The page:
Autonomous weapon systems are robots with lethal weapons that can operate independently, selecting and attacking targets without a human weighing in on those decisions. Militaries around the world are investing heavily in autonomous weapons research and development. The U.S. alone budgeted US$18 billion for autonomous weapons between 2016 and 2020.

Autonomous Weapons

Autonomous weapon systems are not exactly new to military or warfare. The evolution of Unmanned Aerial Vehicles (UAV) or drones has been very rapid in the last decade and these have been put to use in various military applications. Images of terrorists being neutralised in Afghanistan or Iraq by combat UAVs became common, though the latest attacks of oilfields in Saudi Arabia by drone swarms by terror groups made the world leaders sit up and take notice of the evolving threats. While the UAVs and drones used to operate under human control / command or on a pre fed mission profile, the disruptions caused by development of Artificial Intelligence (AI) / Machine Language (ML) opened up the possibility of making these autonomous. Close on the heels of UAVs, Unmanned Ground Vehicles (UGV) also gained prominence, both for combat as well as logistic uses in battlefields. These platforms mounted with guns and sensors integrated with AI modules make them autonomous and capable of making decisions as per scenarios presented.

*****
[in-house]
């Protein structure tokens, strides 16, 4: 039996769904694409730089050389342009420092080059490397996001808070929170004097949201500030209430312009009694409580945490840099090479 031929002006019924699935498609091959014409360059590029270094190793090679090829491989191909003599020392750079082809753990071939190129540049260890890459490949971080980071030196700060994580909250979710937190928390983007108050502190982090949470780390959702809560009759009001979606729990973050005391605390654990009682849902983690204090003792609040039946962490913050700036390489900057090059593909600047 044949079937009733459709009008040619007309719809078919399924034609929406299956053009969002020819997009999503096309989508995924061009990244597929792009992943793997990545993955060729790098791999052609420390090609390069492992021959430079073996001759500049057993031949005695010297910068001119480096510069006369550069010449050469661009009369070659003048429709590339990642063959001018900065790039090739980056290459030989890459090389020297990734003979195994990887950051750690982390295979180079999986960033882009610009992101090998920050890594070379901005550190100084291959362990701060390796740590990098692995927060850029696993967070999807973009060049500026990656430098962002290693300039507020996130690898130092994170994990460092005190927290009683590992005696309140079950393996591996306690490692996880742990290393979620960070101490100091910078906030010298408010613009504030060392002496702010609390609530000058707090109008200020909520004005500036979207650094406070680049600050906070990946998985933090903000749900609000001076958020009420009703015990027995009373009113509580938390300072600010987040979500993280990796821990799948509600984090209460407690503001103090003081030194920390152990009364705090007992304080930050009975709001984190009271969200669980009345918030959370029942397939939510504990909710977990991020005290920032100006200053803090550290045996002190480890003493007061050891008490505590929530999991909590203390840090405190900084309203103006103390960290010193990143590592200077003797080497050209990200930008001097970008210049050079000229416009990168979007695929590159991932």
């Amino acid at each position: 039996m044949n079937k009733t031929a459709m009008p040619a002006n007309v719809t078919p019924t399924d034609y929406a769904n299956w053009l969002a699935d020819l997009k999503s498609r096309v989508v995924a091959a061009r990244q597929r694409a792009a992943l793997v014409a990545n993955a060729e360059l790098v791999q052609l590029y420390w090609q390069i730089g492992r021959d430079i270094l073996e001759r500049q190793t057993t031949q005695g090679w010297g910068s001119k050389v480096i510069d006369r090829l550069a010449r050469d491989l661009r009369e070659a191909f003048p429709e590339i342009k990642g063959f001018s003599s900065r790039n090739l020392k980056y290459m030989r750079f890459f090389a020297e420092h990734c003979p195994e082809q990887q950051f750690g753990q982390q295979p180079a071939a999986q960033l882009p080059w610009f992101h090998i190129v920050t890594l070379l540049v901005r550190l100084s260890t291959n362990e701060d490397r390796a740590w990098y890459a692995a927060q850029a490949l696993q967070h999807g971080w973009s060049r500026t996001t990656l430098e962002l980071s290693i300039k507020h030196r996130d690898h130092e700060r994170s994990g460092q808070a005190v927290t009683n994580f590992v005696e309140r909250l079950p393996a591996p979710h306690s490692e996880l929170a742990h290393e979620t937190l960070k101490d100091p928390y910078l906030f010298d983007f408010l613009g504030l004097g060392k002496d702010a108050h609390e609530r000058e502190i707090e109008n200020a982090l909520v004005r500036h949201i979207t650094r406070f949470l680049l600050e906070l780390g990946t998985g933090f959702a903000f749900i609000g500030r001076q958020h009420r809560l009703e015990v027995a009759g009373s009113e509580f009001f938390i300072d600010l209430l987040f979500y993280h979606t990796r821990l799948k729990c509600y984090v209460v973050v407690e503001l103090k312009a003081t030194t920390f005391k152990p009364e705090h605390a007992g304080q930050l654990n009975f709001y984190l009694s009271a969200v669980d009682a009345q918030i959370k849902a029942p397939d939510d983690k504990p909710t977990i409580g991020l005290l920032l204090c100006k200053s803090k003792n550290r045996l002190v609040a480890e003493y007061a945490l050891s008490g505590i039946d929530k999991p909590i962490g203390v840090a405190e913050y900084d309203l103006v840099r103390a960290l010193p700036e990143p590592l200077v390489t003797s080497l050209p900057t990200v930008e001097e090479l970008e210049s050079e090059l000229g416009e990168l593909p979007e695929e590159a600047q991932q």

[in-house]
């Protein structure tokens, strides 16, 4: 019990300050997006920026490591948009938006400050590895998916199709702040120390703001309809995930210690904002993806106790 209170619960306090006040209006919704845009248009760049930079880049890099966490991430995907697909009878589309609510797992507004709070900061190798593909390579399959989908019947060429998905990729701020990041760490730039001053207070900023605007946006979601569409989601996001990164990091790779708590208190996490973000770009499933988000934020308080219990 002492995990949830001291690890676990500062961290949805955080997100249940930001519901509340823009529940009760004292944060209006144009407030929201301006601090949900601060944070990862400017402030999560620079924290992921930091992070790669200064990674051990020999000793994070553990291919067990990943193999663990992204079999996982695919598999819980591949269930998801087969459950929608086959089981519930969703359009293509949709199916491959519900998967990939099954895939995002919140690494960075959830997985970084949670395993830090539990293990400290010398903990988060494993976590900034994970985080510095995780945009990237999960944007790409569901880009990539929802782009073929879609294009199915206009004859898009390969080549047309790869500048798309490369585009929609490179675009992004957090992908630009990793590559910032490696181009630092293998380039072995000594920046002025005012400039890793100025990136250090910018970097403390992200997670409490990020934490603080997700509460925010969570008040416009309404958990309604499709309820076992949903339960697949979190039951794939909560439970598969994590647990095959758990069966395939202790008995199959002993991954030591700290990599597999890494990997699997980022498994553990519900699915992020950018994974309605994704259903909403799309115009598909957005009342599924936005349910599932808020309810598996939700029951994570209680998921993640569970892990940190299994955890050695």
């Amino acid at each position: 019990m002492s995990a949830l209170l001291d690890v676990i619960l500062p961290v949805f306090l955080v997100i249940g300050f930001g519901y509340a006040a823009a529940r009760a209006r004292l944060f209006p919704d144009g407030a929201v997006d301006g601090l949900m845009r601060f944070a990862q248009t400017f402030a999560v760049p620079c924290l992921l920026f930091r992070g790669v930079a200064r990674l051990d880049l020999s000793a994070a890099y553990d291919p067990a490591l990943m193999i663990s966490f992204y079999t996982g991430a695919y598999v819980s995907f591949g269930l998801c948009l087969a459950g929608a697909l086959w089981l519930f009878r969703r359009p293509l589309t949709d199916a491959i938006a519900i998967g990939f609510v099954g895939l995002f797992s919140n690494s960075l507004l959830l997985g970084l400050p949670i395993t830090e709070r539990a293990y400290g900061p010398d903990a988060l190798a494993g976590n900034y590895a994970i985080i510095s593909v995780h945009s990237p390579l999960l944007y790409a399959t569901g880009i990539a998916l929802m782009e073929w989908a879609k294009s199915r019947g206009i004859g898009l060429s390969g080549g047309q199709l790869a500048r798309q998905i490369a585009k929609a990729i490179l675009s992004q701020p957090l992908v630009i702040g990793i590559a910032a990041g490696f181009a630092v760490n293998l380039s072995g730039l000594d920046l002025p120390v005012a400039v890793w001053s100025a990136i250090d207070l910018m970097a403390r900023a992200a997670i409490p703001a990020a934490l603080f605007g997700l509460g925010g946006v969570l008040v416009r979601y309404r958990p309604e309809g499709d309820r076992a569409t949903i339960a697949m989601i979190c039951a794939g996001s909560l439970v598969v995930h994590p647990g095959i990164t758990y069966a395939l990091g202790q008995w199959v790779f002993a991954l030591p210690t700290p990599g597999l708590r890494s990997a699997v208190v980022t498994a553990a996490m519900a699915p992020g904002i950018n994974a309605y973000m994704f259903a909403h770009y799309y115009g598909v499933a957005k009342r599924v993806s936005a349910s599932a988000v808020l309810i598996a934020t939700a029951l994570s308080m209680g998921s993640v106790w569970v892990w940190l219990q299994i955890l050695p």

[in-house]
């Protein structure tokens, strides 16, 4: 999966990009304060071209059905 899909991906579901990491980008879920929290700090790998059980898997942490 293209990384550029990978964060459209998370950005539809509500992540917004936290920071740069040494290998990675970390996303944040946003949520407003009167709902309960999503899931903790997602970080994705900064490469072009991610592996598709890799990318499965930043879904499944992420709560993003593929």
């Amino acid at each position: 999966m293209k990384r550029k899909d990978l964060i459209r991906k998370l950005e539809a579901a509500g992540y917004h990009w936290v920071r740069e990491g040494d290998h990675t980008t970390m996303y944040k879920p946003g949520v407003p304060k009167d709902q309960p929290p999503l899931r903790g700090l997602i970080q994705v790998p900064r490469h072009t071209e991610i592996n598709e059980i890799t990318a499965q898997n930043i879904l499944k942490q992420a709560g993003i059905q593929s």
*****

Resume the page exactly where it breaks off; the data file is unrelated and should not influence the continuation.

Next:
Why Autonomous Weapons Pose a Human Rights Dilemma?

Human rights and humanitarian organizations are racing to establish regulations and prohibitions on such weapons development. Without such checks, foreign policy experts warn that disruptive autonomous weapons technologies will dangerously destabilize current nuclear strategies, both because they could radically change perceptions of strategic dominance, increasing the risk of pre-emptive attacks, and because they could become combined with chemical, biological, radiological and nuclear weapons themselves.

The main problems associated with a robotic or autonomous weapon system can be summarised as:

  • Problem of Misidentification. When selecting a target, will autonomous weapons be able to distinguish between hostile soldiers and 12-year-olds playing with toy guns? Between civilians fleeing a conflict site and insurgents making a tactical retreat? The problem here is not that these machines will make such errors and humans won’t. The scale, scope and speed of killer robot systems – ruled by one targeting algorithm, deployed across an entire continent – could make misidentifications by individual humans like a recent U.S. drone strike in Afghanistan seem like mere rounding errors by comparison. The problem is not just that when AI systems err, they err in bulk. It is that when they err, their makers often don’t know why they did and, therefore, how to correct them.
  • Low End Proliferation. The militaries developing autonomous weapons are proceeding on the assumption that they will be able to contain and control the use of autonomous weapons. But if the history of weapons technology has taught the world anything, it’s this: Weapons spread. Market pressures could result in the creation and widespread sale of what can be thought of as the autonomous weapon equivalent of the Kalashnikov assault rifle: killer robots that are cheap, effective and almost impossible to contain as they circulate around the globe. “Kalashnikov” autonomous weapons could get into the hands of people outside of government control, including international and domestic terrorists.